Flowers placed in sympathy with the victims of the Paris attacks are seen in front of the French embassy in Rome, Italy November 14, 2015. REUTERS/Remo Casilli
Flowers placed in sympathy with the victims of the Paris attacks are seen in front of the French embassy in Rome, Italy November 14, 2015. REUTERS/Remo Casilli
A child places a flower, in sympathy with the victims of the Paris attacks, in front of the French embassy in Rome, Italy November 14, 2015. REUTERS/Remo Casilli
A man pays his respect outside the Le Carillon restaurant the morning after a series of deadly attacks in Paris , November 14, 2015. REUTERS/Christian Hartman TPX IMAGES OF THE DAY TPX IMAGES OF THE DAY
A French soldier patrols at Gare Saint Lazare train station in Paris, Saturday, Nov. 15, 2015. French President Francois Hollande vowed to attack Islamic State without mercy as the jihadist group admitted responsibility Saturday for orchestrating the deadliest attacks inflicted on France since World War II. (AP Photo/Kamil Zihnioglu)
A man places flowers at the embassy of France, in tribute to the victims of Paris attacks, in Brussels, Belgium, November 14, 2015. REUTERS/Eric Vidal
A woman places flowers at the embassy of France, in tribute to the victims of Paris attacks, in Brussels, Belgium, November 14, 2015. REUTERS/Eric Vidal
People place candles to form the word "Paris" outside the French embassy in Berlin, Germany, November 14, 2015, after gunmen and bombers attacked restaurants, a concert hall and a sports stadium at locations across Paris on Friday. REUTERS/Hannibal Hanschke
A women shows emotion outside Le Carillon bar, Paris, one of the venues for the attacks in the French capital which are feared to have killed around 127 people. PRESS ASSOCIATION Photo. Issue date: Saturday November 14, 2015. A state of emergency has been declared in France after a night of horror in the capital. There were two suicide attacks and a bombing near the Stade de France stadium, shootings at restaurants and a massacre inside a popular music venue in what is the worst violence to hit France since the Second World War. See PA story POLICE Paris. Photo credit should read: Steve Parsons/PA Wire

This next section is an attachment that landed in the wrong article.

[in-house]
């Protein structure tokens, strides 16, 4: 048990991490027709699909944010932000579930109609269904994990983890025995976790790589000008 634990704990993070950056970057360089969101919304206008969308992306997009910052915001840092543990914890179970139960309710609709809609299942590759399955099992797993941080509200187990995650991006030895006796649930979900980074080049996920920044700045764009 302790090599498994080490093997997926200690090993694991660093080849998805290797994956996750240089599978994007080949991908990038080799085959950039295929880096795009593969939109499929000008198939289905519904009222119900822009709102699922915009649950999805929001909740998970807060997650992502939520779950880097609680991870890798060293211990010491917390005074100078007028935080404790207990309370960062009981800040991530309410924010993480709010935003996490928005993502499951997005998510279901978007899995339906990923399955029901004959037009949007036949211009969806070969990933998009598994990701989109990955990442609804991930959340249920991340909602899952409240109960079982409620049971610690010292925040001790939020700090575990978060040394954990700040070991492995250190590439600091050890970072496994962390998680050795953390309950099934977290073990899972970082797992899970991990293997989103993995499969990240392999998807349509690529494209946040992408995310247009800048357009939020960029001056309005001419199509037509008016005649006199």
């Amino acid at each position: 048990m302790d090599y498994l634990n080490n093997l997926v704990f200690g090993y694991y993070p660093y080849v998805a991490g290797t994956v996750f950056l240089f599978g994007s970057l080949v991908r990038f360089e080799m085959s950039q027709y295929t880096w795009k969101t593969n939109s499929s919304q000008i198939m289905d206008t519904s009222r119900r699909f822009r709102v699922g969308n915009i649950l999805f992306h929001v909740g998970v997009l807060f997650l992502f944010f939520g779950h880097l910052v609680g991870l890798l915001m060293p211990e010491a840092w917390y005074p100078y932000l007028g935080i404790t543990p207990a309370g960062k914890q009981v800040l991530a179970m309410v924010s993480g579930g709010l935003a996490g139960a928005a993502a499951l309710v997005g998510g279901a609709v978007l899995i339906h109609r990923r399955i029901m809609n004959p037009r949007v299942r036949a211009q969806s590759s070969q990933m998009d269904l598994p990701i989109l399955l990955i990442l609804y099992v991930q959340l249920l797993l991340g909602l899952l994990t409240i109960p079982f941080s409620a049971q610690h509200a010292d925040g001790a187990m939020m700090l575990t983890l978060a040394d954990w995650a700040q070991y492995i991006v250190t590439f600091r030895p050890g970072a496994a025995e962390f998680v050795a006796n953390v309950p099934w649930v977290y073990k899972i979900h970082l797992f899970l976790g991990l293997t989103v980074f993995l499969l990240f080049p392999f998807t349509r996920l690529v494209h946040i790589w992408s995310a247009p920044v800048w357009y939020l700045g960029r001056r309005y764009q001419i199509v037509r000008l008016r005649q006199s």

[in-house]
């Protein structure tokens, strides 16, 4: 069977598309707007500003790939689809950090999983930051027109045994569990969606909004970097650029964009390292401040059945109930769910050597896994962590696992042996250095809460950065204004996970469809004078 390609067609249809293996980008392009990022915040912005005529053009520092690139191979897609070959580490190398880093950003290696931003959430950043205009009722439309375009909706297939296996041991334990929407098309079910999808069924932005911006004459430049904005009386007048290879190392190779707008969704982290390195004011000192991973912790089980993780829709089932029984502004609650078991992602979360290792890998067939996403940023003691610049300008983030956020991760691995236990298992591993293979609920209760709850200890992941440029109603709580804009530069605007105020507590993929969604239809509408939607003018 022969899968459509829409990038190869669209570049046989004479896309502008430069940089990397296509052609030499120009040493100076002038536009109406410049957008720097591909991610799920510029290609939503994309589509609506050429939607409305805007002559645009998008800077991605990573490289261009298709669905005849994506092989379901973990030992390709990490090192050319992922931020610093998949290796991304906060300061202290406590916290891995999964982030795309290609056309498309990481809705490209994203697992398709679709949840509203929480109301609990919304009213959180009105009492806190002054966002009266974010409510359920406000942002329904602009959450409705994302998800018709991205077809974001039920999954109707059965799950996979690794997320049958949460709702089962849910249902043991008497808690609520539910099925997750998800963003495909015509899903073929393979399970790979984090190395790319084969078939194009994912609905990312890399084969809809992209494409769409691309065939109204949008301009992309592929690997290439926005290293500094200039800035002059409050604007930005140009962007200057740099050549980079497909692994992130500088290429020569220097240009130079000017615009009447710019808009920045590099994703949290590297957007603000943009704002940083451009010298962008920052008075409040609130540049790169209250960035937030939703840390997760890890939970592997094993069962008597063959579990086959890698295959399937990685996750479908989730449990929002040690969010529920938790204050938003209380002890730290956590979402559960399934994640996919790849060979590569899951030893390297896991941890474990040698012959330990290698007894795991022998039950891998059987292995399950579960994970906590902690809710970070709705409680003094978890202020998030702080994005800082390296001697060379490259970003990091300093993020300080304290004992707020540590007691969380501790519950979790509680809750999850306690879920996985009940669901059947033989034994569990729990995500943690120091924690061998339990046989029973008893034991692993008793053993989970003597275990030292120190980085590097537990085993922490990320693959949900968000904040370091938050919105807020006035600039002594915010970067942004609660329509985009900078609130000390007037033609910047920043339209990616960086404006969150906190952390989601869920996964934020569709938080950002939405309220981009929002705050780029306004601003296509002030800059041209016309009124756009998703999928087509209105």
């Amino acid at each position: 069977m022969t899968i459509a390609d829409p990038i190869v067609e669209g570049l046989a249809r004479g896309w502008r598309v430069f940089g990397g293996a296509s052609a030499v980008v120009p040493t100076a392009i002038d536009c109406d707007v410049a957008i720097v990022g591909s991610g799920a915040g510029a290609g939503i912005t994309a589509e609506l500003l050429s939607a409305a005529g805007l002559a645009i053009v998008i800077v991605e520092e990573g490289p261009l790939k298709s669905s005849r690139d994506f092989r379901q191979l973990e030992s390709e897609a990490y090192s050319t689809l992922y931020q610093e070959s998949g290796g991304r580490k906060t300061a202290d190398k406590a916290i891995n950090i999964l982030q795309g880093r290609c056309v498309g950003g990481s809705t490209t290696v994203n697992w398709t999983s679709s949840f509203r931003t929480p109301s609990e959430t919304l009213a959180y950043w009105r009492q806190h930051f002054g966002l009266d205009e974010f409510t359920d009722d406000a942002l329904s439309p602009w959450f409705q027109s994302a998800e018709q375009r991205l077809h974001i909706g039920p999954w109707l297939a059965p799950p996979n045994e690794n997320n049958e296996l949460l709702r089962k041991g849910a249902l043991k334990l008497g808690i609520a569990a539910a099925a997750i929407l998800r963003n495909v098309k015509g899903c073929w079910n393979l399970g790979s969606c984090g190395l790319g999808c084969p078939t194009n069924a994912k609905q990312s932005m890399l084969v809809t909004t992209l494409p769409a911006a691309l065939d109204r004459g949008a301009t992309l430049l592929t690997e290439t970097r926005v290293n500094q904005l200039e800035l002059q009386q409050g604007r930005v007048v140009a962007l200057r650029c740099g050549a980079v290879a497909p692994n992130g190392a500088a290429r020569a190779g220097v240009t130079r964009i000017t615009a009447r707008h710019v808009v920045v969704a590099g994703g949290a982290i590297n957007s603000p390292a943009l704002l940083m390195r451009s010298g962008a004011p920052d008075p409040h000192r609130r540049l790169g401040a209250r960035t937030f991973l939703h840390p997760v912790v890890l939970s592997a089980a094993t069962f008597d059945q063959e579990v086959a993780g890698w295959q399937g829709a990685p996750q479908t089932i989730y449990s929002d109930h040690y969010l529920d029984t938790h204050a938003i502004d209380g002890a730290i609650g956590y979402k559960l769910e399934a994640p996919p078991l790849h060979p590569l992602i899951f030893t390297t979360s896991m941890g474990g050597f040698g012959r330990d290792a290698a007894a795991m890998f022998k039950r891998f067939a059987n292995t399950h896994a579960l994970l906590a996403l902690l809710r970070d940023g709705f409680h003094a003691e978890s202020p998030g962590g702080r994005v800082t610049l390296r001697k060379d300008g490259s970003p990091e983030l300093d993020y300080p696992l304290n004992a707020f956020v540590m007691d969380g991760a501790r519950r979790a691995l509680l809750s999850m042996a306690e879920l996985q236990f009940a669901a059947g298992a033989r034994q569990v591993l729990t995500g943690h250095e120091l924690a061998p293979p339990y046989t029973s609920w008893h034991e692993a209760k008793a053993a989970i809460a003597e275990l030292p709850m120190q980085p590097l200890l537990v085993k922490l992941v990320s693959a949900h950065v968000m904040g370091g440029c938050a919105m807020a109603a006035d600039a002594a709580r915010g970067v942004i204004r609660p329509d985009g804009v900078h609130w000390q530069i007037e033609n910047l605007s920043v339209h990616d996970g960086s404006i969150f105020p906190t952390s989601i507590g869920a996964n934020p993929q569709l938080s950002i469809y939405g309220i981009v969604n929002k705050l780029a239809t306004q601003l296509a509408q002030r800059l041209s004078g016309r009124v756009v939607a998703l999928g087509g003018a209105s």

A man stands near flowers offered as tribute to victims of Friday's attacks in Paris, in front of the French embassy in Berlin, Germany, November 14, 2015. REUTERS/Hannibal Hanschke
Police activity by the Stade de France stadium in Paris, one of the venues for the attacks in the French capital which are feared to have killed around 120 people. PRESS ASSOCIATION Photo. Issue date: Saturday November 14, 2015. A state of emergency has been declared in France after a night of horror in the capital. There were two suicide attacks and a bombing near the Stade de France stadium, shootings at restaurants and a massacre inside a popular music venue in what is the worst violence to hit France since the Second World War. See PA story POLICE Paris. Photo credit should read: John Walton/PA Wire
Blood and paramedic paraphernalia on the ground by the Bataclan concert hall, Paris, one of the venues for the attacks in the French capital which are feared to have killed around 120 people. PRESS ASSOCIATION Photo. Issue date: Saturday November 14, 2015. A state of emergency has been declared in France after a night of horror in the capital. There were two suicide attacks and a bombing near the Stade de France stadium, shootings at restaurants and a massacre inside a popular music venue in what is the worst violence to hit France since the Second World War. See PA story POLICE Paris. Photo credit should read: Steve Parsons/PA Wire
Police investigators arrive outside the Bataclan concert hall the morning after a series of deadly attacks in Paris, November 14, 2015. REUTERS/Charles Platiau
Rescuers workers evacuate victims near the Bataclan concert hall in central Paris. Photo: AFP/Getty Images

He added that a person who had hired one of the cars used in the attacks was stopped at the Belgian border.